Sunday, April 2, 2017
It's World Health Day this week on the 7th April, and this year the focus is on depression.
The World Health Organisation, who run the campaign for World Health Day, have released new figures which suggest that the number of people living with depression in the UK has increased by over 18% between 2005 and 2015. In addition to this, MentalHealth.org have published figures showing that in 2013, 6233 sucides were recorded in the UK over the age of 15, with 78% of those being male, and 22% being female.
With 1 in 8 men in the UK experiencing a mental health problem at some point in their life, we take a look at depression in men, how it can be recognised and where effective help can be sought from.
A lot of people experience feelings of being down, unhappy and a bit fed up throughout life, however depression is more than that. Depression is when you feel persistently sad for long periods of time, such as weeks or months, rather than just the odd day.
Depression in men can sometimes be hard to identify as there is a feeling that they must remain strong, struggle through alone, and not talk about it. If you or a family member are struggling, a GP can offer confidential advice and support.
Like any health condition, people can be affected in different ways. The symptoms of depression can vary person to person, and be a mixture of both physical and psychological.
Psychological symptoms of depression include:
- a continuous low mood of feeling of sadness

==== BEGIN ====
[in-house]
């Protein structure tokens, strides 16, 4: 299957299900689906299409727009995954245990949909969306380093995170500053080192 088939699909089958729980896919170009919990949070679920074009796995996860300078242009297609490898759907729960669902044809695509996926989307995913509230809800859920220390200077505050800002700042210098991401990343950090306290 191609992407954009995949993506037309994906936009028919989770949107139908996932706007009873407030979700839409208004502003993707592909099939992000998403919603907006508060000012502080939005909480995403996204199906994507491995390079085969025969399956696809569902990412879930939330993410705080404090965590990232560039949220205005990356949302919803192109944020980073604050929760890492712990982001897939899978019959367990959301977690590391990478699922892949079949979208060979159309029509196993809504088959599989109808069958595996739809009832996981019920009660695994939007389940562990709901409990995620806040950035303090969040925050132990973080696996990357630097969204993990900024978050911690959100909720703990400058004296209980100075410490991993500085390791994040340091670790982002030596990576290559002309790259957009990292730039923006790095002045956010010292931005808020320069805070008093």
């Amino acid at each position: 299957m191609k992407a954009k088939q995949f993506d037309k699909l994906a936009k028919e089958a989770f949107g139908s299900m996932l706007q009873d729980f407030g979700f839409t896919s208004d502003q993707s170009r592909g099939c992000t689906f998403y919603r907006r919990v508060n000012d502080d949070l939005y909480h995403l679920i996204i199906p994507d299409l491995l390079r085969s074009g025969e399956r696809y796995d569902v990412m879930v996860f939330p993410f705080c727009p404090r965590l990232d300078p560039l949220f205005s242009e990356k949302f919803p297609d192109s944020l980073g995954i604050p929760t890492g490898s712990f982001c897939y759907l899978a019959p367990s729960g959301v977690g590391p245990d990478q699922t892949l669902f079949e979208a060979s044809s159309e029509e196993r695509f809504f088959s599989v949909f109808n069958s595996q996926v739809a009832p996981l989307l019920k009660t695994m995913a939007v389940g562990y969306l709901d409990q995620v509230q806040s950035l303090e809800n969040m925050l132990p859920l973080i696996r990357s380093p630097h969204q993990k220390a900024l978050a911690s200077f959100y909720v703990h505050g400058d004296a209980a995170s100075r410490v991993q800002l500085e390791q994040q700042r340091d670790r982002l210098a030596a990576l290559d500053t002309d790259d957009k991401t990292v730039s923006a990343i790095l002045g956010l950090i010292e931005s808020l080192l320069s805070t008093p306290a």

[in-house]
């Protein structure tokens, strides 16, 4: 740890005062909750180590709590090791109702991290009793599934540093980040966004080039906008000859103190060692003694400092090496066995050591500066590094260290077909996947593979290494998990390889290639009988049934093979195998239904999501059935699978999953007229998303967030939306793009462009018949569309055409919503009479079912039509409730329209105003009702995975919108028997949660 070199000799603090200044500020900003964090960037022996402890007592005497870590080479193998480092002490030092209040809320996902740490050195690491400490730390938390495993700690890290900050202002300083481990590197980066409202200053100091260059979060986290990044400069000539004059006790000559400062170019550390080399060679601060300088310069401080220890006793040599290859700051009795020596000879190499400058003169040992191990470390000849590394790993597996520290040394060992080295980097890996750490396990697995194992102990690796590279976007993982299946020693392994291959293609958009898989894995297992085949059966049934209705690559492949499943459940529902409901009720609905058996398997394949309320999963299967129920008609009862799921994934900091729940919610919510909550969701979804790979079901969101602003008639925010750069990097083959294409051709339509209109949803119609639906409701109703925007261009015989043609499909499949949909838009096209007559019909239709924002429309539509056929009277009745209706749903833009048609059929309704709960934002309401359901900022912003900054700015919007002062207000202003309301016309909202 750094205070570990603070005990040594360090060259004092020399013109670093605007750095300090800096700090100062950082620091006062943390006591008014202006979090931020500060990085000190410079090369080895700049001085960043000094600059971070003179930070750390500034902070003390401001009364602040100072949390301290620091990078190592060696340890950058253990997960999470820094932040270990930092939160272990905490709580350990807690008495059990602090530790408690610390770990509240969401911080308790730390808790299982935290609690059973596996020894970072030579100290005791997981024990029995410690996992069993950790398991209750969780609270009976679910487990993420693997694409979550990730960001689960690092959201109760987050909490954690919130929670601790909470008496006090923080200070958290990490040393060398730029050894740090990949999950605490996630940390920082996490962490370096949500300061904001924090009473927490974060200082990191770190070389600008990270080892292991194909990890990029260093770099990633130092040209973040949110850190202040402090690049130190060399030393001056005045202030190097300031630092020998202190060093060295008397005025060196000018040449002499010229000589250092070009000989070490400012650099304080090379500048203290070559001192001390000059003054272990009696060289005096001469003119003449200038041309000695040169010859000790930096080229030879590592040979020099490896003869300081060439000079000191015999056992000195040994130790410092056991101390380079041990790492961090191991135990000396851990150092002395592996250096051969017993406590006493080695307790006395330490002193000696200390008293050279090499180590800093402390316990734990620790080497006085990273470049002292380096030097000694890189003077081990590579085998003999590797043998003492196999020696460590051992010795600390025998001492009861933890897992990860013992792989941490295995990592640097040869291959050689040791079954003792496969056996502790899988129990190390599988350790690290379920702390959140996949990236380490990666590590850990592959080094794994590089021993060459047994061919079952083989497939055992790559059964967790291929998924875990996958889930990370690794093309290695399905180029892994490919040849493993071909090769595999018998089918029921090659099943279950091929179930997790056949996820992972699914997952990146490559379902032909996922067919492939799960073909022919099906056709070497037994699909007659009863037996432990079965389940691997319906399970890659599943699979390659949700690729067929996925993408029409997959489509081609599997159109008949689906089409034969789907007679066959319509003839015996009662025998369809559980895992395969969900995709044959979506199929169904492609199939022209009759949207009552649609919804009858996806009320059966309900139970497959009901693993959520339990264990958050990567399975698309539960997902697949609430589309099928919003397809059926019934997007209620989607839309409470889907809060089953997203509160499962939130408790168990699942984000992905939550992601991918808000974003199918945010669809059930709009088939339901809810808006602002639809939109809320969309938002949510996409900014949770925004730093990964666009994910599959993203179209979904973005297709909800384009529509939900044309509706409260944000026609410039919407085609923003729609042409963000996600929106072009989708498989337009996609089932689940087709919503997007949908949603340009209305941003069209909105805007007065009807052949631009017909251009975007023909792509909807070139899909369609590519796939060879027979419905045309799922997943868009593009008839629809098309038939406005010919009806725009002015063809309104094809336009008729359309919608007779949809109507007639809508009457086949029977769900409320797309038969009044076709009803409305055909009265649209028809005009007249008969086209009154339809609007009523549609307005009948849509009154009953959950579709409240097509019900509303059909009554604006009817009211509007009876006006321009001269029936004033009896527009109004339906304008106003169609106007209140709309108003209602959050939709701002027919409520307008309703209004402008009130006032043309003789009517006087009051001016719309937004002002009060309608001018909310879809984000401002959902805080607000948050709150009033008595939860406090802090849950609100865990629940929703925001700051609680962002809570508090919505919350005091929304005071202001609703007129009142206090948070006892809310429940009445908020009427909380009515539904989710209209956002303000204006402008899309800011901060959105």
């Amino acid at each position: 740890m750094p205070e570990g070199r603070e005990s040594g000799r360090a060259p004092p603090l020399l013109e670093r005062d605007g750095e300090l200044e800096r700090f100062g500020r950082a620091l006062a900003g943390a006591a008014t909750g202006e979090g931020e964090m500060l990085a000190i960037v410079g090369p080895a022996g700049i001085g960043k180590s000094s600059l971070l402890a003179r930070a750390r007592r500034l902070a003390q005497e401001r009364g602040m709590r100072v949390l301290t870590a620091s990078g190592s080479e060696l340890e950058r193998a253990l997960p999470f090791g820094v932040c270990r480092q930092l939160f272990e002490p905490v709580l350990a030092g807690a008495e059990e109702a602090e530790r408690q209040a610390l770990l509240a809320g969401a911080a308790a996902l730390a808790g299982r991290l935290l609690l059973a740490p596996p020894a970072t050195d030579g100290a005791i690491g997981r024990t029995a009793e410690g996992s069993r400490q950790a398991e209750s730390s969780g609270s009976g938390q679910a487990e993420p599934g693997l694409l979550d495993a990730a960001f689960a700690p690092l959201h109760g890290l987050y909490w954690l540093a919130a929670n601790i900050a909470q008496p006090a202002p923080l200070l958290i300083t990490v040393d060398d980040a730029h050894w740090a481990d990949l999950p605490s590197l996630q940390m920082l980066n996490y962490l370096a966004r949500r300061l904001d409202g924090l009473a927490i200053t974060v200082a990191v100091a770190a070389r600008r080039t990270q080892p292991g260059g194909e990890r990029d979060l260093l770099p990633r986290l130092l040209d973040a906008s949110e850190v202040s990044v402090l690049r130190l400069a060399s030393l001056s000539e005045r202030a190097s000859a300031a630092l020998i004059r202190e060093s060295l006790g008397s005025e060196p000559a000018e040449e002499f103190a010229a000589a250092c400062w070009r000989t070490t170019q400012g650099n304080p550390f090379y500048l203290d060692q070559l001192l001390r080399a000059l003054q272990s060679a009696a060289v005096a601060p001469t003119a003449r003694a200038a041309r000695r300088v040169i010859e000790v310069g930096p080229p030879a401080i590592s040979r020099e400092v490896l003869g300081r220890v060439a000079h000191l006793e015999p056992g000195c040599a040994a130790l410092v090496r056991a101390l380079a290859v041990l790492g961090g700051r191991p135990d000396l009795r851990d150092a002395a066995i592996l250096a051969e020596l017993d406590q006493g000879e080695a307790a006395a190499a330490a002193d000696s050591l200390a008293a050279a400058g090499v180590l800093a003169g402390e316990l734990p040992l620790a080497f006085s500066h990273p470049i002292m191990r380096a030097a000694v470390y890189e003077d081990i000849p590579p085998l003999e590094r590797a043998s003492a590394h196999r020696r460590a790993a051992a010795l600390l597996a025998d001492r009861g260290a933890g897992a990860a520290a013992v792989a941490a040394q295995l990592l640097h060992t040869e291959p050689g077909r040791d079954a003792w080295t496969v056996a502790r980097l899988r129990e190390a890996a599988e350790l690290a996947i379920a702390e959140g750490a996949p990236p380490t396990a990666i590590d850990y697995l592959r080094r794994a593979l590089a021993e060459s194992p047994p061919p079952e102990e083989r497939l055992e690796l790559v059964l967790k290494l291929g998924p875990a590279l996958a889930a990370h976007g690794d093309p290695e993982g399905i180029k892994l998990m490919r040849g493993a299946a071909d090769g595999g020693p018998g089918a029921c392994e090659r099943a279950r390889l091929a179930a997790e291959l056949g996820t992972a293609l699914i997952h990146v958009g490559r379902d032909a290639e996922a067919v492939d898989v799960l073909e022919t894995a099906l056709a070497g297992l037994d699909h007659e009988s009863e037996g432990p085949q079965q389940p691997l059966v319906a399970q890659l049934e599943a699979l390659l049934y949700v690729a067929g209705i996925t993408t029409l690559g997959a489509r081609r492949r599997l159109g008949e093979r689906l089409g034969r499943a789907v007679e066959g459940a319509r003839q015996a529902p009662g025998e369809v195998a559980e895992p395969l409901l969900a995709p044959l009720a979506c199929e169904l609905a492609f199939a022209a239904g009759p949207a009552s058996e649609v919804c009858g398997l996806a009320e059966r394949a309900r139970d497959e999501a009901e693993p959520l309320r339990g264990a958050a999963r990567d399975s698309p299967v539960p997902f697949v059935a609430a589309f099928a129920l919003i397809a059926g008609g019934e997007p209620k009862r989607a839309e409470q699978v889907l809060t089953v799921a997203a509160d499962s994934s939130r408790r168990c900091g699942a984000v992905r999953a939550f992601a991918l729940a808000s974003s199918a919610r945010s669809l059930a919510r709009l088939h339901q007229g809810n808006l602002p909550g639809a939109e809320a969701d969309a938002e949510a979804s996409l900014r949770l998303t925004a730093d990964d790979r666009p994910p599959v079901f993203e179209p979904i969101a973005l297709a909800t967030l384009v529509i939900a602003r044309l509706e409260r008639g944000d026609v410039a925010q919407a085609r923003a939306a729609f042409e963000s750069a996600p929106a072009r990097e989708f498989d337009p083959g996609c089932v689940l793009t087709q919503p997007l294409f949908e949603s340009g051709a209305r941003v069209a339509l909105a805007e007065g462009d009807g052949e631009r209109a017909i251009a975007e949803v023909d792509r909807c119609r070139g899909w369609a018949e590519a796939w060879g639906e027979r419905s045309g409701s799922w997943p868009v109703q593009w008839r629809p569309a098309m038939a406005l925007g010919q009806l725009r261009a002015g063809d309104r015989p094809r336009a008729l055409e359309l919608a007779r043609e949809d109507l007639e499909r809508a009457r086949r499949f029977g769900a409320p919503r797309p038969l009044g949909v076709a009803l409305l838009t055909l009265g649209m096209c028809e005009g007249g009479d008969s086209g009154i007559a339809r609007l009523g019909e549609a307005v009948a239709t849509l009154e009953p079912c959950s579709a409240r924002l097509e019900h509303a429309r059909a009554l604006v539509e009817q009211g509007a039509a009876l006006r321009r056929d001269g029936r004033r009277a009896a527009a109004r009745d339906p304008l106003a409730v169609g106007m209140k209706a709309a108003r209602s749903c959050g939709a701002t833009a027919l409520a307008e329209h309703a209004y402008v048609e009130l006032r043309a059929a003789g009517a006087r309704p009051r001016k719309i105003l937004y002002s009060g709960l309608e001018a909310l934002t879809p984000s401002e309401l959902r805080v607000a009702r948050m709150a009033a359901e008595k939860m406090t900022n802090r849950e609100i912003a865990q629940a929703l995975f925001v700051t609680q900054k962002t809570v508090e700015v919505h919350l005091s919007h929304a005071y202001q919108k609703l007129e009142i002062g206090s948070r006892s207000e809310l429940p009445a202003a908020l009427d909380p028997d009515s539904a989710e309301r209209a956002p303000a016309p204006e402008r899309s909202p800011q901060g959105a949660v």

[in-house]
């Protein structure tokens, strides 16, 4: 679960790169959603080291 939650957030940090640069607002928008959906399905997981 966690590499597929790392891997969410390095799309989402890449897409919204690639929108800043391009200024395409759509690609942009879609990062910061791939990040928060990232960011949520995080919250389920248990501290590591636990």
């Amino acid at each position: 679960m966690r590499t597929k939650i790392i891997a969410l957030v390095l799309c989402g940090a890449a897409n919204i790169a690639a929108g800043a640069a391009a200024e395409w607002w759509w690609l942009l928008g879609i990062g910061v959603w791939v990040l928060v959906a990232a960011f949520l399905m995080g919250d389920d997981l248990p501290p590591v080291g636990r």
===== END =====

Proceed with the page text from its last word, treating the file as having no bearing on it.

- feeling hopeless
- feeling tearful
- lack of motivation
- difficulty in making decisions
- feeling irritable and easy annoyed by others
- feelings of constant worry and anxiety
- in some cases a person may experience suicidal thoughts or thoughts of harming themselves
These pyschological symptoms can also begin to affect a person's social life and activities, and consequently cause them to avoid contact with friends or family; struggle at work due to lack of concentration; and neglect the things that they enjoy doing most.
While there is a lot of focus on the psychological feelings of depression, there are also physical symptoms to look out for, and these include:
- changes in weight, caused by undereating or overeating
- unexplained aches and pains
- feeling of no energy
- low sex drive
- different sleeping patterns, so sleeping too much or not being able to sleep at all
- drinking more alcohol than usual
If you find that you are experiencing some of the symptoms outlined above on a persistent basis, be sure to contact your GP for help and advice as soon as possible. They can talk you through how you are feeling on a confidential basis and offer their advice on how you can move forward, and suggest any treatments that might be beneficial to you.
If you or someone you know is experiencing thoughts of suicide or self-harm it is especially important that they contact their GP as soon as possible.